NAD T 787 A/V Receiver Specs

Audio Decoding:
Dolby: TrueHD, Digital Plus, 5.1, EX, Pro Logic IIx Movie, Music
DTS: DTS-HD Master Audio, DTS, ES, Neo:6 Cinema, Music
Other: EARS, Enhanced Stereo
Low Volume Listening: Audyssey Dynamic Volume
3D: Yes
THX Certified: No
Number of Amp Channels: 7
Rated Power (Watts per Channel): 150 into 8 ohms, two channels driven;
120 into 8 ohms, seven channels driven
Specified Frequency Response: 20 Hz to 20 kHz ±0.8 dB
Video Processing: None
Auto Setup/Room EQ: Audyssey MultEQ XT
Dimensions (W x H x D, inches): 17.13 x 7.94 x 17.25
Weight (Pounds): 55.6
Price: $4,000

Inputs: Video: HDMI 1.3a (7), component video (3), composite video (4), S-video (4)
Audio: Coaxial digital (3), optical digital (3), 7.1-channel analog (1), stereo analog (7)
Additional: Ethernet (1), IR (1), 12-volt trigger (1)
Accessory: iPod dock (1), XM (1)
Outputs: Video: HDMI (2), component video (1)
Audio: Coaxial digital (1), optical digital (1), 7.2-channel preout (1), stereo analog (3)
Additional: RS-232 (1), 12-volt trigger (3), IR (3)

Company Info
(800) 263-4641

ShinezALot's picture

This product doesn't have a USB port on it? What am I missing here? In going through the owner's manual (available at their site) I see nothing about USB and the iPod connection is by way of a Doc that is sold separately (see pag 8). And no DAC either.

And this is future proof by way of Modular Design Construction (MDC)? Can I get a module that provides for a usb port?

Or does NAD know something about usb that I don't (it's going away)?

On this product retails for $4,000?

Sound quality must be amazing though....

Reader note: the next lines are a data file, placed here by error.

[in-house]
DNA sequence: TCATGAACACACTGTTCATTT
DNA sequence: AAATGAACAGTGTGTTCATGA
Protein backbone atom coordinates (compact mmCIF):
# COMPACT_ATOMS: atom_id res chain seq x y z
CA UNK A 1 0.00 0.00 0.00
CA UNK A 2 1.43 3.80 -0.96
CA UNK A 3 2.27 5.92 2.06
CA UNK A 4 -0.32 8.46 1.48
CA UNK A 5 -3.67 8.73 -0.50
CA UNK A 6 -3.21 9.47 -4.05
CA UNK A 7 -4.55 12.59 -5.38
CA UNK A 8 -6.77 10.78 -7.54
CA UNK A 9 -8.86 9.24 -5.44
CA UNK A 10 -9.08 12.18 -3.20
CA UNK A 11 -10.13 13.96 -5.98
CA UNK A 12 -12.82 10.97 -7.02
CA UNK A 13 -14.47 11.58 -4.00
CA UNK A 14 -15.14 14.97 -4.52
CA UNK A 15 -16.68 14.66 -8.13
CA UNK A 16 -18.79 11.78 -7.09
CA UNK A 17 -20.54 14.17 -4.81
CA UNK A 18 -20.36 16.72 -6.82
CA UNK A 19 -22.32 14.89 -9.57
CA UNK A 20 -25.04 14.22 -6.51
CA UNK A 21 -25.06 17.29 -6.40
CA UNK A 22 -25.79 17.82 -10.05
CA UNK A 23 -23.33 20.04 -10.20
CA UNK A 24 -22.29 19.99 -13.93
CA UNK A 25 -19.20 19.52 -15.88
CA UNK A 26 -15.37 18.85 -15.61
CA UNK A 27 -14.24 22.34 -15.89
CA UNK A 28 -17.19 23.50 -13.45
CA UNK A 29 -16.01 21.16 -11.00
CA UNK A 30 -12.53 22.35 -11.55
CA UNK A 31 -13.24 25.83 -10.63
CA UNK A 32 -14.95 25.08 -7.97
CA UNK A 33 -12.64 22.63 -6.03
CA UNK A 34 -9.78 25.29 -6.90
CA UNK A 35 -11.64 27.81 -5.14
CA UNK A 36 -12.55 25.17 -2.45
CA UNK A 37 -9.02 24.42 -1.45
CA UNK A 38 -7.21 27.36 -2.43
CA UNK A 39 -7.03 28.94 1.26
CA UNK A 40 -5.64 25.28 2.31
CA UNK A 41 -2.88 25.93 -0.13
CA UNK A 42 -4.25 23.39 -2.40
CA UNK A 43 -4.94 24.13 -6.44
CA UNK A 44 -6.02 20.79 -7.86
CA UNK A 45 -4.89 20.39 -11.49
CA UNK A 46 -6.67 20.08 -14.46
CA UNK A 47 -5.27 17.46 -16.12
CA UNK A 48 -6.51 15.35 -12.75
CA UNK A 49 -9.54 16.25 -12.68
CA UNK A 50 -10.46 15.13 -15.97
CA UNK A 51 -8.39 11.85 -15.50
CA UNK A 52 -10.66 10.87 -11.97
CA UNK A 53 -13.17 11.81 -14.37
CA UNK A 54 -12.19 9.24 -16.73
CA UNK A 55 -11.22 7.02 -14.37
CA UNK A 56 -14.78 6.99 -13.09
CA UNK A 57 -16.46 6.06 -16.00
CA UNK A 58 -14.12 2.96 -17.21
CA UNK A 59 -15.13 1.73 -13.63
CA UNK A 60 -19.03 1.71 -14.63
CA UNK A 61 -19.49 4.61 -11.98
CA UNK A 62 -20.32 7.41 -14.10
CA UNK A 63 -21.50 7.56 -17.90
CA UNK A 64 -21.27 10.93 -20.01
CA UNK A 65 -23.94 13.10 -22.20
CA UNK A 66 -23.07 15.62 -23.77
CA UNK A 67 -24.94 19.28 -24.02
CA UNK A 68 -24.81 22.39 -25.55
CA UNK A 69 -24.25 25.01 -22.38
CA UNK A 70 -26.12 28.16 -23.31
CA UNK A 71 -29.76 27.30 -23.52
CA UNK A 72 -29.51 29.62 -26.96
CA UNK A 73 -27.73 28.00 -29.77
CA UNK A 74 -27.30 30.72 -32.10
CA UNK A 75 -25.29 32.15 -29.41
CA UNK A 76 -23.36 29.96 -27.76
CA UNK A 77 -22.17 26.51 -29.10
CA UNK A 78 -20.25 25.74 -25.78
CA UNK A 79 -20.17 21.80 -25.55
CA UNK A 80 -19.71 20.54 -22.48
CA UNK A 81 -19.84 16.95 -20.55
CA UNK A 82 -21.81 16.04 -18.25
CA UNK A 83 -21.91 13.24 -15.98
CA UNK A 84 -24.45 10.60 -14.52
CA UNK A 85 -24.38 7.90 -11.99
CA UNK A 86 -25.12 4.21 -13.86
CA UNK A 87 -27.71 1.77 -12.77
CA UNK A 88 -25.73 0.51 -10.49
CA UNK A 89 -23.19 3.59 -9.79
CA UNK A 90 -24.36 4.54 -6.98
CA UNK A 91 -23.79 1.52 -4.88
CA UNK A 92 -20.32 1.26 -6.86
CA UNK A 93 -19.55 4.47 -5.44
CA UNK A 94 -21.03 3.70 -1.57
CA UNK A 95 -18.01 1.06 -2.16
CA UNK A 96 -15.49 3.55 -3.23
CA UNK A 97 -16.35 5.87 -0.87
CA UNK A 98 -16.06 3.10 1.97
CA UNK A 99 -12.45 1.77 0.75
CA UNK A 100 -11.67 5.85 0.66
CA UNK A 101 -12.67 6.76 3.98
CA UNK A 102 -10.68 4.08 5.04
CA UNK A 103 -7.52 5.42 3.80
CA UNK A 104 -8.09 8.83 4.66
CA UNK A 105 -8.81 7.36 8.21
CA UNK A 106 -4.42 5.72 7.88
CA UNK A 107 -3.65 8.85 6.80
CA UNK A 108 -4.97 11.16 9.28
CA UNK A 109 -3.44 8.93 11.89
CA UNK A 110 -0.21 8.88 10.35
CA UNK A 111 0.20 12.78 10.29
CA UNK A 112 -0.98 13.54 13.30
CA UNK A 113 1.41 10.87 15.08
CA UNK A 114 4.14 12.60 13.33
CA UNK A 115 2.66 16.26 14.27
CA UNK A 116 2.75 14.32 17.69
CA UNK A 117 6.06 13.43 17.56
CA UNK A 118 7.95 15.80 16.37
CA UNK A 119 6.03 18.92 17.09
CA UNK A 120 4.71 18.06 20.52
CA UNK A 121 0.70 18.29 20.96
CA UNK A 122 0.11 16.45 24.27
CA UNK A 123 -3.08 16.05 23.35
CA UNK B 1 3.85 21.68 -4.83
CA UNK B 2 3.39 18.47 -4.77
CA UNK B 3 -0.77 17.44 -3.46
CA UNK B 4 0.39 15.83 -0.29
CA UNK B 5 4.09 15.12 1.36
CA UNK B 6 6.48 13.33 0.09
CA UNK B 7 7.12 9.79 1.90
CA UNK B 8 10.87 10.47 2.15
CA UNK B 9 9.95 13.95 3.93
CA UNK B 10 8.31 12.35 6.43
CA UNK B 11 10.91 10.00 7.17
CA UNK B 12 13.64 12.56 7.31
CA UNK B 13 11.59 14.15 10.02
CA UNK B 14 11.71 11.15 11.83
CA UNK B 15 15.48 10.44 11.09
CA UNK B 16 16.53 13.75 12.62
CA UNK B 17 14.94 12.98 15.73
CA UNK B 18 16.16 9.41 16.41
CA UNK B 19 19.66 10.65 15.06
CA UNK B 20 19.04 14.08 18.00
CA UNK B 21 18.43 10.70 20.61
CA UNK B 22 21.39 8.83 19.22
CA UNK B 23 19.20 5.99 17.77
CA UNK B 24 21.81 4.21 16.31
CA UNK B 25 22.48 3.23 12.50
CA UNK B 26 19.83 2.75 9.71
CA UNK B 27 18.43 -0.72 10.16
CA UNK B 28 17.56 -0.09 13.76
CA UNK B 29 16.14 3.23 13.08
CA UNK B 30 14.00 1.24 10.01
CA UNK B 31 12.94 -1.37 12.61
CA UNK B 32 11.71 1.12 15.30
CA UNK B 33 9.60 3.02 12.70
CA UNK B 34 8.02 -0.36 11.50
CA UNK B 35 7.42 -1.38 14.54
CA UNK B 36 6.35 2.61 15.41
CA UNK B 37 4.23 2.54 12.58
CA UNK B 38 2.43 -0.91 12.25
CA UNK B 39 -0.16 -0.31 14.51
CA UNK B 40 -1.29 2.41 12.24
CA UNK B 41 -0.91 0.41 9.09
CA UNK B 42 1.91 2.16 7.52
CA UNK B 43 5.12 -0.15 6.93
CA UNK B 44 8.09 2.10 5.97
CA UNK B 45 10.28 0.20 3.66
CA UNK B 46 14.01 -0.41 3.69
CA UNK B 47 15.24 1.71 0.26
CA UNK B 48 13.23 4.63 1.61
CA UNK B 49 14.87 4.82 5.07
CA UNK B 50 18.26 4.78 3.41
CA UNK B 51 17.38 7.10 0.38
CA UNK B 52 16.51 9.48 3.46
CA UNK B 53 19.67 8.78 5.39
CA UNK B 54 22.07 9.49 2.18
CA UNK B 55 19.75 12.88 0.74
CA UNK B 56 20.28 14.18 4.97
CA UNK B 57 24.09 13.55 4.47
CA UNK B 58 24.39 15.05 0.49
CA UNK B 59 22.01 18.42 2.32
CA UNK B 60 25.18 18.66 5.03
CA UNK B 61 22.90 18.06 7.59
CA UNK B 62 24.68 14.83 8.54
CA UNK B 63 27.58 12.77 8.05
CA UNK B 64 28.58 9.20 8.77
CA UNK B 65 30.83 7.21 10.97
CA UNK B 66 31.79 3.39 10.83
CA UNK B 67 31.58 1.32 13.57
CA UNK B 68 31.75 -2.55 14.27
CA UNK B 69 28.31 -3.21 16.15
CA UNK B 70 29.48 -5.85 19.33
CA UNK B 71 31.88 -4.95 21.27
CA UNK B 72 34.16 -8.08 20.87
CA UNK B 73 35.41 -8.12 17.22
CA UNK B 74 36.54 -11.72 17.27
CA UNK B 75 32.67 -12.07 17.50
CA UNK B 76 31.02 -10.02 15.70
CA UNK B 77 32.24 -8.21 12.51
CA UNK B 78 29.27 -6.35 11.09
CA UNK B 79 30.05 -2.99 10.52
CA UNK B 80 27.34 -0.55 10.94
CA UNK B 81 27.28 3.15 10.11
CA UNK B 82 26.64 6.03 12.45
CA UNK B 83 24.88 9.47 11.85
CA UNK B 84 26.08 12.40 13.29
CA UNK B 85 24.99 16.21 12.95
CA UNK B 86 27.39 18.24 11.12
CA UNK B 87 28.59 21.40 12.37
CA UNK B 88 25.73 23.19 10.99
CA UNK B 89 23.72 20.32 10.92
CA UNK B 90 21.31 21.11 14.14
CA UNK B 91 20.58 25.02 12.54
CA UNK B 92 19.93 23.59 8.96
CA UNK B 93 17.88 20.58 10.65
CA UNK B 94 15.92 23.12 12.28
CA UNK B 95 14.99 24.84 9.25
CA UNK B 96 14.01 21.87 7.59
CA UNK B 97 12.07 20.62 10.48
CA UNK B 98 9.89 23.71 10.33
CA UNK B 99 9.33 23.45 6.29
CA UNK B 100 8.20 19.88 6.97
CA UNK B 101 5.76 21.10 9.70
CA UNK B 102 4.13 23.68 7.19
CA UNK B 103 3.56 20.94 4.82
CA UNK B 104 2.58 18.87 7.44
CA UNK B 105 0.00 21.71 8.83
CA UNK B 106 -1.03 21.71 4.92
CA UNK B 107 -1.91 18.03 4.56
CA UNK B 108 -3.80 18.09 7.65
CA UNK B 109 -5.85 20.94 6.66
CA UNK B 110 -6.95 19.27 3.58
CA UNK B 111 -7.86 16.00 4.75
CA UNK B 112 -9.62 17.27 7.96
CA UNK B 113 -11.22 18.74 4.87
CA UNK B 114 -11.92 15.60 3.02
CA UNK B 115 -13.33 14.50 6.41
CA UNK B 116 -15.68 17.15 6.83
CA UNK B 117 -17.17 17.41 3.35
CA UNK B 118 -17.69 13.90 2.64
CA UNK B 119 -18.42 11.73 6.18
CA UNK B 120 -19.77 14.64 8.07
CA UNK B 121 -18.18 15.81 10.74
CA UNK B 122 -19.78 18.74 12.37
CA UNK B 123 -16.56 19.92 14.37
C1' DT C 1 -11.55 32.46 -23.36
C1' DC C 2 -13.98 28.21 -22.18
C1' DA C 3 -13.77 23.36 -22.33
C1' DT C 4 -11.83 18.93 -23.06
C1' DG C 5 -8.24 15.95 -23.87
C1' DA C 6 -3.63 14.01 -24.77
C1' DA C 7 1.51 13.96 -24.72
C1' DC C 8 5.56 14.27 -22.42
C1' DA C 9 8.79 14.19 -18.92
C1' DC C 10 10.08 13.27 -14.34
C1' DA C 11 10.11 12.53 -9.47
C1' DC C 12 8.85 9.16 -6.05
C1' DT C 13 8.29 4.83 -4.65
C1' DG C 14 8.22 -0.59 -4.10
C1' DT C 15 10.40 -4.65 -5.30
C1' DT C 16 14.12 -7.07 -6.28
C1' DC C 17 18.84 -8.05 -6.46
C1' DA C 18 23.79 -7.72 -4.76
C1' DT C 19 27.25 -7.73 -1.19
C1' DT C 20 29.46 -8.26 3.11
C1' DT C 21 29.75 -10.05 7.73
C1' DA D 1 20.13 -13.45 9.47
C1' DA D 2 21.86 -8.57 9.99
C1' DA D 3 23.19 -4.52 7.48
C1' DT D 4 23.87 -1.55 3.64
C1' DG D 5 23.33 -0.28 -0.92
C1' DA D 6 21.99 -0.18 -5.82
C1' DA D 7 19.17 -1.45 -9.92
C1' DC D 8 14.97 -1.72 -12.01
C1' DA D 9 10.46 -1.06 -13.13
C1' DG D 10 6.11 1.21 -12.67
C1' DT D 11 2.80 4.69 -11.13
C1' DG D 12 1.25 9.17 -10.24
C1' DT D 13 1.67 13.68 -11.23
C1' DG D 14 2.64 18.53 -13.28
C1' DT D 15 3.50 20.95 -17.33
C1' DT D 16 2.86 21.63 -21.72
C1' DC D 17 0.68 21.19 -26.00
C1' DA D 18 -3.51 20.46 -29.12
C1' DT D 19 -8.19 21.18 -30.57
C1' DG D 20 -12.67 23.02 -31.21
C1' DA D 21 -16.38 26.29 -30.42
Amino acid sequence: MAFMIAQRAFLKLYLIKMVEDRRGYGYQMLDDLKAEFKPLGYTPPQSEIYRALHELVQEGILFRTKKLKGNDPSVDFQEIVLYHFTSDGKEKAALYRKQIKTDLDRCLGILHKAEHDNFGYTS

kevon27's picture

You have to really love the TAD brand to get this thing for $4000..
I say, shop around before you buy.
Marantz AV7005 = $1000- 1599
Emotiva xpr-5 = $2000 (sweet overkill)
Emotiva xpa-5 = $900
So you can get the Marantz AV 7005 for a $1000
and two xpa-5's for $1800
all totaling $2800. I would even have enough money to get an Oppo BDP-95, which brings the total to $3800 and still have $200 left..
Now that's $4000 well spent.. Sorry TAD.

Masteraudionson's picture

Based on your comment, it appears that you think that the most of the performance is based on the amplifier portion of the system. In fact, in most cases, my customers eventually realize that the digital and preamp section of the system is at least as important to the sound quality if not more important. If you are using a receiver that is lacking sufficient power then an decent outboard amp will certainly allow you to play louder without clipping distortion but it will not improve the sound quality as much as you might like to think. I would bet that the NAD(I am an NAD dealer) will sound much better than your proposed combo. I have reached this conclusion after many first hand experiences with exactly what you are suggesting. By the way, I am a NAD dealer because I tried several of the major mass market brands and was consistenly dissappointed with the sound that I got when I used them.

applebyter's picture

NAD may not win in the mass market, but hopefully people interested in high-end audio will have better value judgement.

I haven't heard this model. Any other NAD audio product I've listened to was far superior to any Marantz audio gear going for under $10K. And the Marantz gear was superior to other "name" brand audio gear.

I'm not convinced about the benefit of a USB port on receivers/processors, but am willing to listent to arguments. My impression from other manufacturers that do include USB is that to do it right is expensive. Personally I can't see the benefit of having a computer in the room with this type of equipment versus using something that can stream the audio over IP (e.g. a Squeezebox). I'd rather have my computer somewhere more useful.